The petrochemical industry coupled with its difficult production operations experiences huge corrosion problems. Corrosion, the degradation of a metal or alloy and its inherent properties, destroys most parts/component at every stage within the industry [7,8]. The major causes of corrosion in the oil industry are chlorides, carbon dioxide, ammonia, hydrogen chloride, sulfuric acid, hydrogen, sulphur, etc. Within the industry corrosion in crude distillation overhead systems is a recurrent problem in refineries due to the presence of acid which attacks component structures. Under-deposit corrosion and fouling from acid neutralization and desalter operations is also responsible for component deterioration and breakdown. In the crude overhead systems the corrosion is due to the presence of HCl acid vapor present from hydrolysis of salts in the atmospheric crude distillation unit. The major source of HCl is the hydrolysis of calcium and magnesium chloride salts at temperatures 121°C and the decomposition of organic chloride compounds [9–18]. HCl is generally the most complex acid to control from the corrosive point of view. It requires extraordinary precaution during its use and in the selection of materials to contain the acid. It is highly corrosive to most of the common metals and alloys [19]. HCl moves into the crude unit overhead condensing systems where it is readily absorbed into condensing water.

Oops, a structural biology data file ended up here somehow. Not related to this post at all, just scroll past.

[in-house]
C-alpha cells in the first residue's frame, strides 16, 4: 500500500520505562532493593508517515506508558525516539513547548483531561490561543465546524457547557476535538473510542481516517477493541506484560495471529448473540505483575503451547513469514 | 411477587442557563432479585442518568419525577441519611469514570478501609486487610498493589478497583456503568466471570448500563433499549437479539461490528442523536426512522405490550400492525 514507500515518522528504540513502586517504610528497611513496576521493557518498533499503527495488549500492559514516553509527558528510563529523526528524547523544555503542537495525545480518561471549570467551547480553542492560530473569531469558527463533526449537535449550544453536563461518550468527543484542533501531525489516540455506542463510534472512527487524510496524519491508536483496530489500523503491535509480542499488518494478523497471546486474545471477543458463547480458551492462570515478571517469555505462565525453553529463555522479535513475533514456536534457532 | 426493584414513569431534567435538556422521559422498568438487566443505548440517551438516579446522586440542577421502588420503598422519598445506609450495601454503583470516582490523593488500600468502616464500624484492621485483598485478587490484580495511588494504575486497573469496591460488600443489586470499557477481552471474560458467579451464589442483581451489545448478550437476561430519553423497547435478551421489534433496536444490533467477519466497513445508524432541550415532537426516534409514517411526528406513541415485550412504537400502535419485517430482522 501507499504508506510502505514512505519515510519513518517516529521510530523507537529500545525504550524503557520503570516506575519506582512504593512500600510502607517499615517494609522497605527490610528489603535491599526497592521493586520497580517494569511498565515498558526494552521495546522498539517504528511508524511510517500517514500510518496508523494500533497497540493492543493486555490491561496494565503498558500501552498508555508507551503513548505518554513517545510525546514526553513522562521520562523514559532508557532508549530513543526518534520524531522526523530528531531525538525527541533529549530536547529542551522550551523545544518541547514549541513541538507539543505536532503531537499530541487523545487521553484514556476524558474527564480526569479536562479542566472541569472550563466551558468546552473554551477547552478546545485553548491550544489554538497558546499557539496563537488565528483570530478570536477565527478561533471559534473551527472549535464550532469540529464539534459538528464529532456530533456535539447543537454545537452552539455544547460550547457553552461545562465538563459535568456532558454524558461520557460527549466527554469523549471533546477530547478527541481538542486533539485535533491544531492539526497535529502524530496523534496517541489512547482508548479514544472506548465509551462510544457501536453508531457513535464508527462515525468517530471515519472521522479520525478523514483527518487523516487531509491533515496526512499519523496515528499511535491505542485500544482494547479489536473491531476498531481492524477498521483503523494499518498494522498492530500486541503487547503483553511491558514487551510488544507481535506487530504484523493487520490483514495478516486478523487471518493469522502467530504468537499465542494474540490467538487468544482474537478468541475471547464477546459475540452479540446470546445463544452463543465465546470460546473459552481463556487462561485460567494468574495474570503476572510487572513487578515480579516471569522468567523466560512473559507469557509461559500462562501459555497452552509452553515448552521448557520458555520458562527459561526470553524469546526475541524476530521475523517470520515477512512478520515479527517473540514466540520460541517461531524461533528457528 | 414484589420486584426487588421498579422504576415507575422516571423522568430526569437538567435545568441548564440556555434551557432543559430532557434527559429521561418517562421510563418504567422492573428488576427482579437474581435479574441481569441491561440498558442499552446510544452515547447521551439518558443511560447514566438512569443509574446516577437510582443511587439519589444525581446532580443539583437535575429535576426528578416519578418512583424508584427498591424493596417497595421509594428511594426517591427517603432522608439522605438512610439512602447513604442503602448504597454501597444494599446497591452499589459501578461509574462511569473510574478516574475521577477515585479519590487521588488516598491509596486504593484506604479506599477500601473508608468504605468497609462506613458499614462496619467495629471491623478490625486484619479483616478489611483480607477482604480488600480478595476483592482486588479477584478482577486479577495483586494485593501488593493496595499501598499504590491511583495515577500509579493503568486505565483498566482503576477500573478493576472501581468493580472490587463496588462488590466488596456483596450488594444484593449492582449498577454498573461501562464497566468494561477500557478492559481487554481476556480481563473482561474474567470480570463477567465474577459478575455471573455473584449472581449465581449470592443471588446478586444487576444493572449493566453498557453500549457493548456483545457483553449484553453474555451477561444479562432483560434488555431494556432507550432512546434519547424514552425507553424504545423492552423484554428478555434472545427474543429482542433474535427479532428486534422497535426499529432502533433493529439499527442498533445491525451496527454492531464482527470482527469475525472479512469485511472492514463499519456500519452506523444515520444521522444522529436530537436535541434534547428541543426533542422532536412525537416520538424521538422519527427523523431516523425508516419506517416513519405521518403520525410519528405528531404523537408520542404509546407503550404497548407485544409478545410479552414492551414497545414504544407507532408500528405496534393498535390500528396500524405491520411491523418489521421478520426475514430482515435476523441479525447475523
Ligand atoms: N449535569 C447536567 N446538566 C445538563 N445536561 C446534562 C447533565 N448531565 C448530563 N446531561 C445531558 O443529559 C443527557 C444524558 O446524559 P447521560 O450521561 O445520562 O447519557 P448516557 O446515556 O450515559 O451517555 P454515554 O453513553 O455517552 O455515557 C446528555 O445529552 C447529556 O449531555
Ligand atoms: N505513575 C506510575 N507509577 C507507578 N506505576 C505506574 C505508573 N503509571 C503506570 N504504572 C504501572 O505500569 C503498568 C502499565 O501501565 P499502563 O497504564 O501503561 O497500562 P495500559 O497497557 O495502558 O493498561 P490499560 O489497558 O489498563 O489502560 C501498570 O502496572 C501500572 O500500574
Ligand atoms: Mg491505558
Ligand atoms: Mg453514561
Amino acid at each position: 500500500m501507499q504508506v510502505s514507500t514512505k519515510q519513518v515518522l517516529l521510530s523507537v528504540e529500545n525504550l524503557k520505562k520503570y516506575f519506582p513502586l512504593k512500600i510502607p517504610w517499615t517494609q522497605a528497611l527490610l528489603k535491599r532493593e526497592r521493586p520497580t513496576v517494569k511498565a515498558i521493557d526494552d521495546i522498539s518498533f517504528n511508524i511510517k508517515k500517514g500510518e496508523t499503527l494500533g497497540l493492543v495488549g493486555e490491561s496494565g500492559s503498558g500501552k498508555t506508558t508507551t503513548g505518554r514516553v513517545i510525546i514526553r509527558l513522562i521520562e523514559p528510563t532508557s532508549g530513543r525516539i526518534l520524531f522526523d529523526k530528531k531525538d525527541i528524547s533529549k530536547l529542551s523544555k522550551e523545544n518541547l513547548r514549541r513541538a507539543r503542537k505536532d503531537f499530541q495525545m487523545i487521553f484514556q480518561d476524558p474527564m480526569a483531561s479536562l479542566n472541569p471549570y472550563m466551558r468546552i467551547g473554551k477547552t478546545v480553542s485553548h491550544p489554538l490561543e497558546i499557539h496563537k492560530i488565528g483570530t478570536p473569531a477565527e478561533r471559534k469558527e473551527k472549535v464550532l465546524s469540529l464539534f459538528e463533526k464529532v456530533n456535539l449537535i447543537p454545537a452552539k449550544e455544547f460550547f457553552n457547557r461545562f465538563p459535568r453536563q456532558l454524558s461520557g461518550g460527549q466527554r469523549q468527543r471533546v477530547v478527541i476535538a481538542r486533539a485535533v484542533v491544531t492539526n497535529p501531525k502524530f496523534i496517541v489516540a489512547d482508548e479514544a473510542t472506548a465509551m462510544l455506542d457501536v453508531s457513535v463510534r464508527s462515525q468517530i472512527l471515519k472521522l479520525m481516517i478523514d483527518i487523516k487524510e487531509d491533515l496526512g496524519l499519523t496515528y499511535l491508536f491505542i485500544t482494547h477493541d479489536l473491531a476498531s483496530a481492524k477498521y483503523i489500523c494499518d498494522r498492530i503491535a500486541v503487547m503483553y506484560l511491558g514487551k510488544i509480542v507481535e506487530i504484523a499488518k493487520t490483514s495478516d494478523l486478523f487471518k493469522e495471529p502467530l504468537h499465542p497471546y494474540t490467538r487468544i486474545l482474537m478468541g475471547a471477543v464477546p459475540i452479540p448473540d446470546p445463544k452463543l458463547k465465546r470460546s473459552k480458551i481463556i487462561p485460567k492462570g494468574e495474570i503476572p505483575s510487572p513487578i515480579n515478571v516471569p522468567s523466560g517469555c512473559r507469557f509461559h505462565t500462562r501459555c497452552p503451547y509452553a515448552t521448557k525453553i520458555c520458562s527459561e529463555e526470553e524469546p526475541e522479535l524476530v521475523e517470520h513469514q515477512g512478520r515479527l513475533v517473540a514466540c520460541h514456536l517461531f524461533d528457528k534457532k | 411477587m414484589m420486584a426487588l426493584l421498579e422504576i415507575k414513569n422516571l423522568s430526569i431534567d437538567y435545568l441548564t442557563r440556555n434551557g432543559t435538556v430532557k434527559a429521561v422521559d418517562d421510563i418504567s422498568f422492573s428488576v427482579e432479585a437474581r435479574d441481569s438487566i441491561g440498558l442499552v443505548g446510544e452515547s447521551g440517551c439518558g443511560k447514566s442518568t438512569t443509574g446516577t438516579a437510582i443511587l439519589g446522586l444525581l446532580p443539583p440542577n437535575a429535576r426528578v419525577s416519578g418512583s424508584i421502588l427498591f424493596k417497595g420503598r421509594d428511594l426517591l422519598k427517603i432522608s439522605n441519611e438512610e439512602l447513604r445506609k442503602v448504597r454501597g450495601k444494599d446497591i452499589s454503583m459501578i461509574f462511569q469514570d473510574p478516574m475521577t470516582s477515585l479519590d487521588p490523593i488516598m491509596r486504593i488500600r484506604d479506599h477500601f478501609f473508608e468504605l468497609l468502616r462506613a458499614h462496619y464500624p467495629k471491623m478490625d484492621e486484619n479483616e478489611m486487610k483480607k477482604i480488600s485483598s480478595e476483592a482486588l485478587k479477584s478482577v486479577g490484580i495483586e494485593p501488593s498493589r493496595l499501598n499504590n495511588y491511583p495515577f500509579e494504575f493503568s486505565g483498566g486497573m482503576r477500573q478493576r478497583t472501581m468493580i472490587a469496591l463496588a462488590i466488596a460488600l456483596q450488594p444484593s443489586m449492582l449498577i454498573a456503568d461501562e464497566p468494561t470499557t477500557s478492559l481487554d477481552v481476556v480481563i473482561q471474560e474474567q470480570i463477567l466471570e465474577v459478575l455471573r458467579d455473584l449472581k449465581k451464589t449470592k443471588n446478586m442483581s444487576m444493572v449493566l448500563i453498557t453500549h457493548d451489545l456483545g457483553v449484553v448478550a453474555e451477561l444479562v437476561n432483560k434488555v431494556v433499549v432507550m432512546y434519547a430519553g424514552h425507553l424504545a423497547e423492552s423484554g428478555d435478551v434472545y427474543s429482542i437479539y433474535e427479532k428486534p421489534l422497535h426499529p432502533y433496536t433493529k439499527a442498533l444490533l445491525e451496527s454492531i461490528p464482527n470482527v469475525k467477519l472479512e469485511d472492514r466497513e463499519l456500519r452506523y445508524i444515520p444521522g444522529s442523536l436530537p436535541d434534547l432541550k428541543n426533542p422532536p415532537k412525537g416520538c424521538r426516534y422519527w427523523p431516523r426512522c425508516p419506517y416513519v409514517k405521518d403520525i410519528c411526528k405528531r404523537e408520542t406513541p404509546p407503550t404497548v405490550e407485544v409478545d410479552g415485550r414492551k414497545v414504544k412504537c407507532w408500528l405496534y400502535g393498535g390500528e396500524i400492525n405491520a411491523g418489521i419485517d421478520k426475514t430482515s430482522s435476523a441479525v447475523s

Some HCl boils overhead in the fractionating column and dissolves in the water as it precipitates in the condenser. The resulting low pH water, being very corrosive causes frequent overhead condenser tube failures. Hydrogen chloride also condenses in the heat exchanger in the atmospheric fractionating column overhead forming highly corrosive hydrochloric acid [20,21]. Other acids such as sulfur-oxide compounds and organic acids contribute to corrosion in addition to conditions that upsets the process conditions resulting higher acid content which causes the dissolution of protective iron sulfide/hydroxide scales [17].